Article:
Long non-coding RNAs as prognostic markers in human breast cancer
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Hairong Liu1,2, Juan Li1,3, Pratirodh Koirala1,4, Xianfeng Ding1,5, Binghai Chen1,6, Yiheng Wang7, Zheng Wang7, Chuanxin Wang3, Xu Zhang8, Yin-Yuan Mo1,9
1Cancer Institute, University of Mississippi Medical Center, Jackson, MS, USA
2Department of Oncology, Shandong Provincial Qianfoshan Hospital, Shandong University, Jinan, China
3Department of Clinical Laboratory, Qilu Hospital, Shandong University, Jinan, Shangdong Province, China
4Department of Biochemistry, University of Mississippi Medical Center, Jackson, MS, USA
5College of Life Science, Zhejiang Sci-Tech University, Hangzhou, Zhejiang, China
6Department of Urology, Affiliated Hospital of Jiangsu University, Jiangsu, Zhenjiang, China
7School of Computing, University of Southern Mississippi, Hattiesburg, MS, USA
8Center of Biostatistics and Bioinformatics, Department of Preventive Medicine, University of Mississippi Medical Center, Jackson, MS, USA
9Department of Pharmacology/Toxicology, University of Mississippi Medical Center, Jackson, MS, USA
Xu Zhang, e-mail: [email protected]
Yin-Yuan Mo, e-mail: [email protected]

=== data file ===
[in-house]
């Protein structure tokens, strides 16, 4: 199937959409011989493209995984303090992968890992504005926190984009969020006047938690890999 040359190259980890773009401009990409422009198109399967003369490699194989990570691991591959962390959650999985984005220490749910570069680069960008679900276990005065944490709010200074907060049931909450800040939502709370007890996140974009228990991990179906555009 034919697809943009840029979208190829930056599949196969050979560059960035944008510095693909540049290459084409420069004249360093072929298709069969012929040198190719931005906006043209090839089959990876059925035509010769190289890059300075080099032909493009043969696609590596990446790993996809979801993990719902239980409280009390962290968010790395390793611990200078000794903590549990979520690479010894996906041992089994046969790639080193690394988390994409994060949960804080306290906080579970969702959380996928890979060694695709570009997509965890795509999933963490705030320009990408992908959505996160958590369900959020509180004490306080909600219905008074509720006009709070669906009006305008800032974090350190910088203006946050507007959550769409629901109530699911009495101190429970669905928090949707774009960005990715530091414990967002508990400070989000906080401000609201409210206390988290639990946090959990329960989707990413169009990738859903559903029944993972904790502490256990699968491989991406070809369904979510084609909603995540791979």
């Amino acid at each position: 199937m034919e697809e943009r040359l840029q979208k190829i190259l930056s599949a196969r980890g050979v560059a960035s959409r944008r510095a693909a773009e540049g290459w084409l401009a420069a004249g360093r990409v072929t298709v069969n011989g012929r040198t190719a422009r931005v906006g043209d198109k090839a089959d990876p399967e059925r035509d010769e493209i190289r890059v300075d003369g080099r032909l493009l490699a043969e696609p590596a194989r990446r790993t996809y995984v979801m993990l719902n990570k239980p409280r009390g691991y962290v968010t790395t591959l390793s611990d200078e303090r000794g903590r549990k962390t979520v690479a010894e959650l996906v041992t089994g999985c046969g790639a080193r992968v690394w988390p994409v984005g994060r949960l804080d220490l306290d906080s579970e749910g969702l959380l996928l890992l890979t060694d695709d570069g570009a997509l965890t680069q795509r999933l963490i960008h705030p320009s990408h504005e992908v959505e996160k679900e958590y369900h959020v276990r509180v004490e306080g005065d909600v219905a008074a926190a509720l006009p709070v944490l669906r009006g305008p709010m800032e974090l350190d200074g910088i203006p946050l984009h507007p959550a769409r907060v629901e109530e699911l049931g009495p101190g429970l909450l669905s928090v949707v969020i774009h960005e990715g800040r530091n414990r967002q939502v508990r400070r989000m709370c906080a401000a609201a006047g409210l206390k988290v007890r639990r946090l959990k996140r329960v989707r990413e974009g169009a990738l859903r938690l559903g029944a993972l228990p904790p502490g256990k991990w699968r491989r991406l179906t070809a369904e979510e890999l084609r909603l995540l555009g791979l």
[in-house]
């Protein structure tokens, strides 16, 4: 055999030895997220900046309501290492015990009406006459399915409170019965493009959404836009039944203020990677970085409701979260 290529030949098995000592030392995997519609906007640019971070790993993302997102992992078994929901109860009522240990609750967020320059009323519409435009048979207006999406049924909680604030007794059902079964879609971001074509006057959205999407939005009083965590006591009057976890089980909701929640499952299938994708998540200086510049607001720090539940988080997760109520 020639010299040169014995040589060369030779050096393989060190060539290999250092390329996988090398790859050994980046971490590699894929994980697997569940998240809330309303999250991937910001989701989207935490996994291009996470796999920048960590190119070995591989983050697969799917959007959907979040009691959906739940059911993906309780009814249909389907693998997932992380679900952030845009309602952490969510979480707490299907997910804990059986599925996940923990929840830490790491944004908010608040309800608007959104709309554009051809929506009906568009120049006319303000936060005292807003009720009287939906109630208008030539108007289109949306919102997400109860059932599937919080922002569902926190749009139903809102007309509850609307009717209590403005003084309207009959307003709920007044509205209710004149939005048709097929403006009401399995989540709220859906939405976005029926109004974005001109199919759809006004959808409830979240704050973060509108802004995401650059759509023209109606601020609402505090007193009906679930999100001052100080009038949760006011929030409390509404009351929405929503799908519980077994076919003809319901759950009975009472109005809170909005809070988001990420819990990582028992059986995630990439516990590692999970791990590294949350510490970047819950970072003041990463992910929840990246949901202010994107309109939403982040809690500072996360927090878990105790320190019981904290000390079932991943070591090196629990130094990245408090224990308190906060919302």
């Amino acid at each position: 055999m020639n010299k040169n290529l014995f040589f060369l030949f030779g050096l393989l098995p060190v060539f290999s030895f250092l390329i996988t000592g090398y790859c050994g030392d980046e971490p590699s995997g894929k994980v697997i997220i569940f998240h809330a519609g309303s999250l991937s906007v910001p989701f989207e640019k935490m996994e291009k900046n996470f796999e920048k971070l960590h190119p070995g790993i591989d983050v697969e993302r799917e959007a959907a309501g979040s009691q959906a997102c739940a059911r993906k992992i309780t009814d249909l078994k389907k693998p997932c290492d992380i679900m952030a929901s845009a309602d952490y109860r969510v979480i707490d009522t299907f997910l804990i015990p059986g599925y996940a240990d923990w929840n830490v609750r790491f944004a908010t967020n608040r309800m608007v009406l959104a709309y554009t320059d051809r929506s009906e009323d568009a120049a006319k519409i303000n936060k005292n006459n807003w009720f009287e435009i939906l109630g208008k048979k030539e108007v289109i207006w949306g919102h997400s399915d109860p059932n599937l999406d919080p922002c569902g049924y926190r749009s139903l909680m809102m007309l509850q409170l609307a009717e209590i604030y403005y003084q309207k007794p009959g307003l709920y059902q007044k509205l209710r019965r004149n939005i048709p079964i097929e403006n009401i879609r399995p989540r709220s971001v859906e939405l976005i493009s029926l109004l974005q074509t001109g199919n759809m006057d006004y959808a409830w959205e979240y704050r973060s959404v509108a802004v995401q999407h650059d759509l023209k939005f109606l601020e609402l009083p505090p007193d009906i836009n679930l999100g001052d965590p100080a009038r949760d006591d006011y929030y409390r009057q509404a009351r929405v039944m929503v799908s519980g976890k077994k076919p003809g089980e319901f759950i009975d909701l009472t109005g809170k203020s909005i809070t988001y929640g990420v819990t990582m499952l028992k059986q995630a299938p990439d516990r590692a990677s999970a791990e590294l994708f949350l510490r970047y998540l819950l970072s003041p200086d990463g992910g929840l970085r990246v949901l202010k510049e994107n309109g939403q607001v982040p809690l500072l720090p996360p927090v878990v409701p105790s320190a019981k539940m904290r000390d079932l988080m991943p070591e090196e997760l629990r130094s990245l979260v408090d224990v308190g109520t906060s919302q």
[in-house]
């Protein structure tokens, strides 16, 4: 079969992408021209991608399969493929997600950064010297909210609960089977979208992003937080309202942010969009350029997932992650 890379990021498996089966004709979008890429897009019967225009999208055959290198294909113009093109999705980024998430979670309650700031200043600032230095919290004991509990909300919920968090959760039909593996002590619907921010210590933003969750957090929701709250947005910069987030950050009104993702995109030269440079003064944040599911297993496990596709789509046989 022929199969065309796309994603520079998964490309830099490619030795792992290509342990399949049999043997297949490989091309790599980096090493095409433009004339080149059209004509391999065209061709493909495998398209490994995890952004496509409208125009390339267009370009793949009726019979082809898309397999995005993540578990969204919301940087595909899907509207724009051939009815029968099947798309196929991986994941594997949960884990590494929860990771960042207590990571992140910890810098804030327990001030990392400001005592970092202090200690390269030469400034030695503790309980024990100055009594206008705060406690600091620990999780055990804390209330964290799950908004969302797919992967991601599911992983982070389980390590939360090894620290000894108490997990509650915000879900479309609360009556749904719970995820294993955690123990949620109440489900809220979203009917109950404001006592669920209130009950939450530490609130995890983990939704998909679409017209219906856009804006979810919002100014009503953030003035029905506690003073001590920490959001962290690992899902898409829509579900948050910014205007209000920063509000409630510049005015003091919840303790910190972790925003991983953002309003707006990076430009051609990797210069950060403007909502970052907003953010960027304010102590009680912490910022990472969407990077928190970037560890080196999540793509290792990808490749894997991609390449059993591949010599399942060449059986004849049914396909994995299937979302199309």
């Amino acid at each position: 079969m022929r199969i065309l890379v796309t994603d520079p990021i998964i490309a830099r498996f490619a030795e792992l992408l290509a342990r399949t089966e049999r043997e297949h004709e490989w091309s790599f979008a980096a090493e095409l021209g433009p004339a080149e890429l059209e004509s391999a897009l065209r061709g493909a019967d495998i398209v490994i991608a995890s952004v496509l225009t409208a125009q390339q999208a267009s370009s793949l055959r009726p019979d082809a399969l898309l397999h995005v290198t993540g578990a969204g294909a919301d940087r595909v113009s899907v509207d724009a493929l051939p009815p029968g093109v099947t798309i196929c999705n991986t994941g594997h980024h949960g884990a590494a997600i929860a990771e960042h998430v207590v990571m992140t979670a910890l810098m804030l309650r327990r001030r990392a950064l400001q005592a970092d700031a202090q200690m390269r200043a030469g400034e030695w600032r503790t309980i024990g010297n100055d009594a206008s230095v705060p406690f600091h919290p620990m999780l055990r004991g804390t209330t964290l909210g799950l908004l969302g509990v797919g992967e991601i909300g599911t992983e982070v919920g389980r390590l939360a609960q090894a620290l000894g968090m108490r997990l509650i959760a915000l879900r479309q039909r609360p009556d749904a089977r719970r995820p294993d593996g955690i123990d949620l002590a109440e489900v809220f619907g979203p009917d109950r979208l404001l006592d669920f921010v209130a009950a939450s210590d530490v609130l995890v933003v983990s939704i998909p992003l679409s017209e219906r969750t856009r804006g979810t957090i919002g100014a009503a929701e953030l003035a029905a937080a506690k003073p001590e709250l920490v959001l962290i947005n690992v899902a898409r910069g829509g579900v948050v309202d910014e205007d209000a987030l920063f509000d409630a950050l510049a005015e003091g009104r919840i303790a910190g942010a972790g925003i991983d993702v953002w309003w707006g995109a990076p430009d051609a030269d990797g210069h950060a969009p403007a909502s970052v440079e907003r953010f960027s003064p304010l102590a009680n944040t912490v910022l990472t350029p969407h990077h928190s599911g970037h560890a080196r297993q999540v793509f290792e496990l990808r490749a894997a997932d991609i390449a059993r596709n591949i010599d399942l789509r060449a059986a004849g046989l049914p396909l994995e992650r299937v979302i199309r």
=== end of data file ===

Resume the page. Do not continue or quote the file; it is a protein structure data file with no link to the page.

Keywords: lncRNA, prognosis, breast cancer, biomarkers
Abbreviations: lncRNA, long non-coding RNA; lincRNA, long intergenic non-coding RNA; TCGA, The Cancer Genome Atlas; OS, overall survival; CNA, copy number alteration
Received: January 10, 2016 Accepted: February 18, 2016 Published: March 01, 2016
Long non-coding RNAs (lncRNAs) have been recently shown to play an important role in gene regulation and normal cellular functions, and disease processes. However, despite the overwhelming number of lncRNAs identified to date, little is known about their role in cancer for vast majority of them. The present study aims to determine whether lncRNAs can serve as prognostic markers in human breast cancer. We interrogated the breast invasive carcinoma dataset of the Cancer Genome Atlas (TCGA) at the cBioPortal consisting of ~ 1,000 cases. Among 2,730 lncRNAs analyzed, 577 lncRNAs had alterations ranging from 1% to 32% frequency, which include mutations, alterations of copy number and RNA expression. We found that deregulation of 11 lncRNAs, primarily due to copy number alteration, is associated with poor overall survival. At RNA expression level, upregulation of 4 lncRNAs (LINC00657, LINC00346, LINC00654 and HCG11) was associated with poor overall survival. A third signature consists of 9 lncRNAs (LINC00705, LINC00310, LINC00704, LINC00574, FAM74A3, UMODL1-AS1, ARRDC1-AS1, HAR1A, and LINC00323) and their upregulation can predict recurrence. Finally, we selected LINC00657 to determine their role in breast cancer, and found that LINC00657 knockout significantly suppresses tumor cell growth and proliferation, suggesting that it plays an oncogenic role. Together, these results highlight the clinical significance of lncRNAs, and thus, these lncRNAs may serve as prognostic markers for breast cancer.
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